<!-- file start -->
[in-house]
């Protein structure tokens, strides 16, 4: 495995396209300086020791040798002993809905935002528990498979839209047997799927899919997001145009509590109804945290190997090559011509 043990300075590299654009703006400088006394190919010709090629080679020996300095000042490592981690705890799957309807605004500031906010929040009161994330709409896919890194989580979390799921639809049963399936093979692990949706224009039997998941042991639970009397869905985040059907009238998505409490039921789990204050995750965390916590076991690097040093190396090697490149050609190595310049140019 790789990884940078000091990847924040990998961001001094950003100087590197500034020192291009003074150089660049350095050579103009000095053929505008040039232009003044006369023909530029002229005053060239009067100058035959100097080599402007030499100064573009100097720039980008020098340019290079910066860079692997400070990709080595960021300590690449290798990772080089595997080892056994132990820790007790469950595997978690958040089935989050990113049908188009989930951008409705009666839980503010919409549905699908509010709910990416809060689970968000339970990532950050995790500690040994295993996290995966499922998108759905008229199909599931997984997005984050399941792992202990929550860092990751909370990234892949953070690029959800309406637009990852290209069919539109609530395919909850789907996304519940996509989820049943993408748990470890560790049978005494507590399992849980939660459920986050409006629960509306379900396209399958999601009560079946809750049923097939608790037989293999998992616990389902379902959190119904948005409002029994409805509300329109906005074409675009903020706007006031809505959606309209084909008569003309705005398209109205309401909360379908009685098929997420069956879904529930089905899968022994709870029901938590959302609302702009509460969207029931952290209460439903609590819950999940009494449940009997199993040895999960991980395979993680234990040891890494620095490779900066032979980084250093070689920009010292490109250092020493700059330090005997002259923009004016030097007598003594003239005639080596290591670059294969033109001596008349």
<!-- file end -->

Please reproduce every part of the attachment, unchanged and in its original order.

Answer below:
[in-house]
């Protein structure tokens, strides 16, 4: 495995396209300086020791040798002993809905935002528990498979839209047997799927899919997001145009509590109804945290190997090559011509 043990300075590299654009703006400088006394190919010709090629080679020996300095000042490592981690705890799957309807605004500031906010929040009161994330709409896919890194989580979390799921639809049963399936093979692990949706224009039997998941042991639970009397869905985040059907009238998505409490039921789990204050995750965390916590076991690097040093190396090697490149050609190595310049140019 790789990884940078000091990847924040990998961001001094950003100087590197500034020192291009003074150089660049350095050579103009000095053929505008040039232009003044006369023909530029002229005053060239009067100058035959100097080599402007030499100064573009100097720039980008020098340019290079910066860079692997400070990709080595960021300590690449290798990772080089595997080892056994132990820790007790469950595997978690958040089935989050990113049908188009989930951008409705009666839980503010919409549905699908509010709910990416809060689970968000339970990532950050995790500690040994295993996290995966499922998108759905008229199909599931997984997005984050399941792992202990929550860092990751909370990234892949953070690029959800309406637009990852290209069919539109609530395919909850789907996304519940996509989820049943993408748990470890560790049978005494507590399992849980939660459920986050409006629960509306379900396209399958999601009560079946809750049923097939608790037989293999998992616990389902379902959190119904948005409002029994409805509300329109906005074409675009903020706007006031809505959606309209084909008569003309705005398209109205309401909360379908009685098929997420069956879904529930089905899968022994709870029901938590959302609302702009509460969207029931952290209460439903609590819950999940009494449940009997199993040895999960991980395979993680234990040891890494620095490779900066032979980084250093070689920009010292490109250092020493700059330090005997002259923009004016030097007598003594003239005639080596290591670059294969033109001596008349």